MANILA, Philippines – Provide other evidence to pin down President Rodrigo Duterte.
Senate public order committee chair Panfilo Lacson said the confession of retired SPO3 Arturo Lascañas is not enough proof against then mayor Duterte’s role in the killings in Davao City. (LIVE: SENATE HEARING ON EXTRAJUDICIAL KILLINGS, 06 MARCH 2017)
“Kung ang layunin ng iyong “extrajudicial confession” ay mapanagot sa ilalim ng batas si Pangulong Rodrigo Duterte at iba pang personalidad, marapat lamang na maliban sa iyong salaysay, may maipakita ka pang bukod at ibang ebidensya,” Lacson advised Lascañas during the resumption of the Davao Death Squad probe on Monday, March 6.
“Kung wala ay maaring masayang lamang ang oras ng mga tao dito dahil baka walang kahihinatnan ang isinasagawa nating pagdinig sa araw na ito laban sa sinumang mga taong idinadawit mo,” he added. (Without other evidence, you might end up wasting the time of other people, and the hearing we're holding today where you are implicating other people may end up being of no consequence.)
The Senate resumed on Monday its investigation of the DDS killings in the wake of Lascañas February 21 public confession.
Citing the 2010 Supreme Court ruling in the case of Harold Tamargo vs Romulo Awingan, Lacson said that before a conspirator’s testimony is deemed useful, there should be other evidence to prove it and that the testimony should be made while the conspirator was engaged in carrying out the conspiracy.
The senator also cited the High Court’s 2011 ruling on People of the Philippines vs Felipe Mirandilla Jr.
“Jurisprudence is consistent that for testimonial evidence to be believed, it must not only come from a credible witness but must be credible in itself tested by human experience, observation, common knowledge and accepted conduct that has evolved through the years.”
Lascañas’ testimony, the senator said, failed to comply with these requirements.
Probe just for 'media mileage'
In his opening speech, Lacson declared how he has grown “averse” to flip-flopping statements, saying witnesses against him in the past repeatedly changed their testimonies.
“As chairman of the Committee on Public Order and Dangerous Drugs – I would like to state here and now, and this is my personal sentiment – that I have grown averse to flip-flopping statements made under oath, probably because of similar incidents in the past directly and indirectly affecting my person,” he said.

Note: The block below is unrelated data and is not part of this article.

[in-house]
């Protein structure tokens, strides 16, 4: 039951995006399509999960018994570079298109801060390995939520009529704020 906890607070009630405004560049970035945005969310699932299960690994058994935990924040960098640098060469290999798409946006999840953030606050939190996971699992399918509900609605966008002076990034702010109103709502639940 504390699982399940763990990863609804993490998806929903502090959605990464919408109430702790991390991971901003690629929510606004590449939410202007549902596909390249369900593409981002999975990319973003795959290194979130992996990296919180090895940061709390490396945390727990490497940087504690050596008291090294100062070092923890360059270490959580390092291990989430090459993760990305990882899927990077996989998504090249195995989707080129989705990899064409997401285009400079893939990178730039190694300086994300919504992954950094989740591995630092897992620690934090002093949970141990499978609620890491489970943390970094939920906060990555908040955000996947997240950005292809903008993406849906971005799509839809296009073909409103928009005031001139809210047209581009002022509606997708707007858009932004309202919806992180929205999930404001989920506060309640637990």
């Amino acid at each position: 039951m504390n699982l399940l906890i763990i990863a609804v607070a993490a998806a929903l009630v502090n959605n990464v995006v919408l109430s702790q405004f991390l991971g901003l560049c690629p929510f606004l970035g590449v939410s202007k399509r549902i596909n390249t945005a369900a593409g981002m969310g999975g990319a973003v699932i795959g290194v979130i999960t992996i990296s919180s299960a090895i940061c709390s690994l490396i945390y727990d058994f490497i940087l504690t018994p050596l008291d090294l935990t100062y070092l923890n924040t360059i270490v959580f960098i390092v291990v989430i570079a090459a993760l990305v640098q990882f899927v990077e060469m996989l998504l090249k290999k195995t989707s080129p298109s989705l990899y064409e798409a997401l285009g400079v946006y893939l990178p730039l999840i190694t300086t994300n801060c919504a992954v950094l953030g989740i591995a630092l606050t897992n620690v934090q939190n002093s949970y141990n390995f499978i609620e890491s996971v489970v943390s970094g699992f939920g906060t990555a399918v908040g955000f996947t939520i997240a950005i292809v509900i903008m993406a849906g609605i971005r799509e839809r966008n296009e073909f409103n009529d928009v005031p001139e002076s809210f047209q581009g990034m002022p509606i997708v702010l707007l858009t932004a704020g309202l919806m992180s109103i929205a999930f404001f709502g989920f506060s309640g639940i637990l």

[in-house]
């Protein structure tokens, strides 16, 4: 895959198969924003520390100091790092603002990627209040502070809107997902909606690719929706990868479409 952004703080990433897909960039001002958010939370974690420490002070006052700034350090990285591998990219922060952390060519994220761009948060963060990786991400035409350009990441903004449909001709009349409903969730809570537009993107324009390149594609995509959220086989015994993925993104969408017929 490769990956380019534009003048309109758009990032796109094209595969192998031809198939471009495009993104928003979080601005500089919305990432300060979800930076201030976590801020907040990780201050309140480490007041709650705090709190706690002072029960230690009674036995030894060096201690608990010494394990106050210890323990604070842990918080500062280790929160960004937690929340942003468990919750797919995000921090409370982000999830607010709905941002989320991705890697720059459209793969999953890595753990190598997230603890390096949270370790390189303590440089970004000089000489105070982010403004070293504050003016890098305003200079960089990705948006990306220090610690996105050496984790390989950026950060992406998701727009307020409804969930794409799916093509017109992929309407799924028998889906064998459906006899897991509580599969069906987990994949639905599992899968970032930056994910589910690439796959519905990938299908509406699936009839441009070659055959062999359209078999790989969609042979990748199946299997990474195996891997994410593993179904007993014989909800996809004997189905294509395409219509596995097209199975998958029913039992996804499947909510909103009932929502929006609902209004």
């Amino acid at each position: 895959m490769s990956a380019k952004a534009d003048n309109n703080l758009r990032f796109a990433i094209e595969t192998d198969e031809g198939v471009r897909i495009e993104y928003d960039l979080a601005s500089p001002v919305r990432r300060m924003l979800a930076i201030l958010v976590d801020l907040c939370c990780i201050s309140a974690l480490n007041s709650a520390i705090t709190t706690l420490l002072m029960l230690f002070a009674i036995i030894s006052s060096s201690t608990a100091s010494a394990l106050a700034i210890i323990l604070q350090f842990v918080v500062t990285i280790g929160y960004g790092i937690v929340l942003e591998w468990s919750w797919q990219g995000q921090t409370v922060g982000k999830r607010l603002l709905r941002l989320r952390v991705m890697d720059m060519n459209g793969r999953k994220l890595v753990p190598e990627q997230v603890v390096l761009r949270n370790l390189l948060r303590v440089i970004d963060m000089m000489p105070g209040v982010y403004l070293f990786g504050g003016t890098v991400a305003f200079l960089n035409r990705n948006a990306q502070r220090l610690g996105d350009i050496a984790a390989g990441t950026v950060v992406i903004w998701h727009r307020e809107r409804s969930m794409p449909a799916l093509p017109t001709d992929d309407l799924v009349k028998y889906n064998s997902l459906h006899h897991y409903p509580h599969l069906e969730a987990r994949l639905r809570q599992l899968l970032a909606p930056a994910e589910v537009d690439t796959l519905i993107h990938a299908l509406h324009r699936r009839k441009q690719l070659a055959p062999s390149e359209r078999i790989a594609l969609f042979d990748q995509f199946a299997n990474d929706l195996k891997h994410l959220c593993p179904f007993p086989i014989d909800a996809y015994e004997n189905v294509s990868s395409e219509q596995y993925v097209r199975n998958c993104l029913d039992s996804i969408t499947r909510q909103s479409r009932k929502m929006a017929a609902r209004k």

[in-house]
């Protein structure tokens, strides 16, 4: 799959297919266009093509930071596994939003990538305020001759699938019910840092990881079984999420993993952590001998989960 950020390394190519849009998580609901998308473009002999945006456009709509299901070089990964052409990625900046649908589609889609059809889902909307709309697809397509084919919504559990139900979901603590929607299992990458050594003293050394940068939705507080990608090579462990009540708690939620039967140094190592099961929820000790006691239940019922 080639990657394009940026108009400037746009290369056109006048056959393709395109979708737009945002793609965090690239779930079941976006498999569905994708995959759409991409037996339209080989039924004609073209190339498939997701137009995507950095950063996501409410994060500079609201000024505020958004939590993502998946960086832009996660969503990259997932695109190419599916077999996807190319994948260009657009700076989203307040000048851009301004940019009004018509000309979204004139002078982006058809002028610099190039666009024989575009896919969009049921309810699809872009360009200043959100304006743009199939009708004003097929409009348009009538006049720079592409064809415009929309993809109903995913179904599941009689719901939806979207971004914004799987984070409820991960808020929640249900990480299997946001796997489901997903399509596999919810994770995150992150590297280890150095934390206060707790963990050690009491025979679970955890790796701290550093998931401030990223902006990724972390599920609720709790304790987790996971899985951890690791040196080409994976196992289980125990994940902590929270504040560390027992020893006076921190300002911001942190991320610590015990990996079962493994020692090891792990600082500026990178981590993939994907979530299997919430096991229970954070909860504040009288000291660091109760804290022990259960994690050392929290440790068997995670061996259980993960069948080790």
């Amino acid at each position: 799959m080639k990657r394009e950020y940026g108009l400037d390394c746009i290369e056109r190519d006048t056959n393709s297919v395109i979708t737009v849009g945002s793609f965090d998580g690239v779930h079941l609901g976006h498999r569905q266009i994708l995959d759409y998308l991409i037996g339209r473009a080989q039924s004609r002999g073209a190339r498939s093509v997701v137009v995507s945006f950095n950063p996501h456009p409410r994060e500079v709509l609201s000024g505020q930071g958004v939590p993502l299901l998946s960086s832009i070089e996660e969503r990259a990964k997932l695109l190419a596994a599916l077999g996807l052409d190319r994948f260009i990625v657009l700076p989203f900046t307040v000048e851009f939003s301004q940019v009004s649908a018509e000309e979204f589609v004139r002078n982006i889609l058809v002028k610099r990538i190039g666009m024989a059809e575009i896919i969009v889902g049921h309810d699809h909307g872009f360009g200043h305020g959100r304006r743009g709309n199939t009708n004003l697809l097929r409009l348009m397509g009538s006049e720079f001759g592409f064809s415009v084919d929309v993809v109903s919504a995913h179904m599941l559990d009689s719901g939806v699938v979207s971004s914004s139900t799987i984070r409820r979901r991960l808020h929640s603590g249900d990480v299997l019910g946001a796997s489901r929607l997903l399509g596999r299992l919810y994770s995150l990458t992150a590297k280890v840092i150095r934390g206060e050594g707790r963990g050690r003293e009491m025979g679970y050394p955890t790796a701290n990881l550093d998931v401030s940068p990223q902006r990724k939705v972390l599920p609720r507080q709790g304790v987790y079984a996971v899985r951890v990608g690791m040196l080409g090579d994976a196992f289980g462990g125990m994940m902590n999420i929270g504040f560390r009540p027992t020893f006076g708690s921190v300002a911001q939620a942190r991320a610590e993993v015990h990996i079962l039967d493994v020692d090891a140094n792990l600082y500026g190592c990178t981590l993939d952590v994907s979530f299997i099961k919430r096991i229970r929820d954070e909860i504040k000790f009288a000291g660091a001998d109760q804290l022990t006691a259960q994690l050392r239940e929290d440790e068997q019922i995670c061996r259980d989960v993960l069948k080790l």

“Thus, characters like Ador Mawanay, Udong Mahusay, Cesar Mancao, to name a few, who changed their sworn statements as if they were changing their socks from white to black, or vice-versa may have influenced my natural aversion to self-contradictions,” the senator added. The senator was referring to witnesses lined up against him under the government of former president Gloria Macapagal-Arroyo.
Senate Majority Leader Vicente Sotto III also said he would raise the “probative value” of Lascañas’ testimony before the committee, saying the investigation is just for show.
“Pang media mileage na lang ito. Ang tingin ko walang probative value kaming makikita rito. Eh siguro [for] entertainment value, lalo na sa mga anti-Duterte,” Sotto told reporters before the hearing.
To prove his point, Sotto said the High Court frowns upon "recantation."
“Mula noong 2013 hanggang ngayon, very consistent ang Supreme Court sa issue of recantation. The Supreme Court looks with disfavor when it comes to recantation sapagkat naiintindihan ko. Ang mangyayari kasi doon [ay] maglalakas loob magsinungaling yung iba eh kasi babawiin ko naman yun later,” Sotto said.
The retired policeman, however, claimed he was only ordered by SP04 Sonny Buenaventura, a longtime aide of the President, to lie before the Senate committee on justice in October 2016 and to deny all allegations of self-confessed hitman Edgar Matobato. (READ: Which information from Matobato does Lascañas corroborate?) – Rappler.com